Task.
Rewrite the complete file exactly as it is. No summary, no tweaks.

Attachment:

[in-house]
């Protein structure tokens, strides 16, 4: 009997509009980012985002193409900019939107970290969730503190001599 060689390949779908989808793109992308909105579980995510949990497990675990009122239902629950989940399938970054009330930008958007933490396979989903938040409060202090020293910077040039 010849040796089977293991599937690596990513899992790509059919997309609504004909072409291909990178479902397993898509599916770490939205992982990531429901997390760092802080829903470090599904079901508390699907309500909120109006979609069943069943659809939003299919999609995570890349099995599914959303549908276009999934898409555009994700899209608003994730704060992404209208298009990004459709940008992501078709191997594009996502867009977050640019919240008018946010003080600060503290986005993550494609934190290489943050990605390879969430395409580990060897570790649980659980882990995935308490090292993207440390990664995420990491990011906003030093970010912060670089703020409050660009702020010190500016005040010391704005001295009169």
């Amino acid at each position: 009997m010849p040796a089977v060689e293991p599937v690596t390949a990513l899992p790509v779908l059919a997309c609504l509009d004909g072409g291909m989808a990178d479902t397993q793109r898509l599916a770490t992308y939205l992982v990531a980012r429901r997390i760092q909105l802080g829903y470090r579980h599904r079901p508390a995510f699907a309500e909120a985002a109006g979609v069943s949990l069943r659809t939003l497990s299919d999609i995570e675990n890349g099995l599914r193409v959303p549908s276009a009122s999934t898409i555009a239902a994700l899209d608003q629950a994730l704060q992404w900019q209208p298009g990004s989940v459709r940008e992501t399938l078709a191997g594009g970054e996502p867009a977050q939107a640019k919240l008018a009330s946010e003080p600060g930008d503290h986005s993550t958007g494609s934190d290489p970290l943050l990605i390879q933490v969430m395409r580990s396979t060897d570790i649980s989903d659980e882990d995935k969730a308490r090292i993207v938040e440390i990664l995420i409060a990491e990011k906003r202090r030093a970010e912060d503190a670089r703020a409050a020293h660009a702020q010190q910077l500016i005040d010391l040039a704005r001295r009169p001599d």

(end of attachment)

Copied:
[in-house]
């Protein structure tokens, strides 16, 4: 009997509009980012985002193409900019939107970290969730503190001599 060689390949779908989808793109992308909105579980995510949990497990675990009122239902629950989940399938970054009330930008958007933490396979989903938040409060202090020293910077040039 010849040796089977293991599937690596990513899992790509059919997309609504004909072409291909990178479902397993898509599916770490939205992982990531429901997390760092802080829903470090599904079901508390699907309500909120109006979609069943069943659809939003299919999609995570890349099995599914959303549908276009999934898409555009994700899209608003994730704060992404209208298009990004459709940008992501078709191997594009996502867009977050640019919240008018946010003080600060503290986005993550494609934190290489943050990605390879969430395409580990060897570790649980659980882990995935308490090292993207440390990664995420990491990011906003030093970010912060670089703020409050660009702020010190500016005040010391704005001295009169």
């Amino acid at each position: 009997m010849p040796a089977v060689e293991p599937v690596t390949a990513l899992p790509v779908l059919a997309c609504l509009d004909g072409g291909m989808a990178d479902t397993q793109r898509l599916a770490t992308y939205l992982v990531a980012r429901r997390i760092q909105l802080g829903y470090r579980h599904r079901p508390a995510f699907a309500e909120a985002a109006g979609v069943s949990l069943r659809t939003l497990s299919d999609i995570e675990n890349g099995l599914r193409v959303p549908s276009a009122s999934t898409i555009a239902a994700l899209d608003q629950a994730l704060q992404w900019q209208p298009g990004s989940v459709r940008e992501t399938l078709a191997g594009g970054e996502p867009a977050q939107a640019k919240l008018a009330s946010e003080p600060g930008d503290h986005s993550t958007g494609s934190d290489p970290l943050l990605i390879q933490v969430m395409r580990s396979t060897d570790i649980s989903d659980e882990d995935k969730a308490r090292i993207v938040e440390i990664l995420i409060a990491e990011k906003r202090r030093a970010e912060d503190a670089r703020a409050a020293h660009a702020q010190q910077l500016i005040d010391l040039a704005r001295r009169p001599d």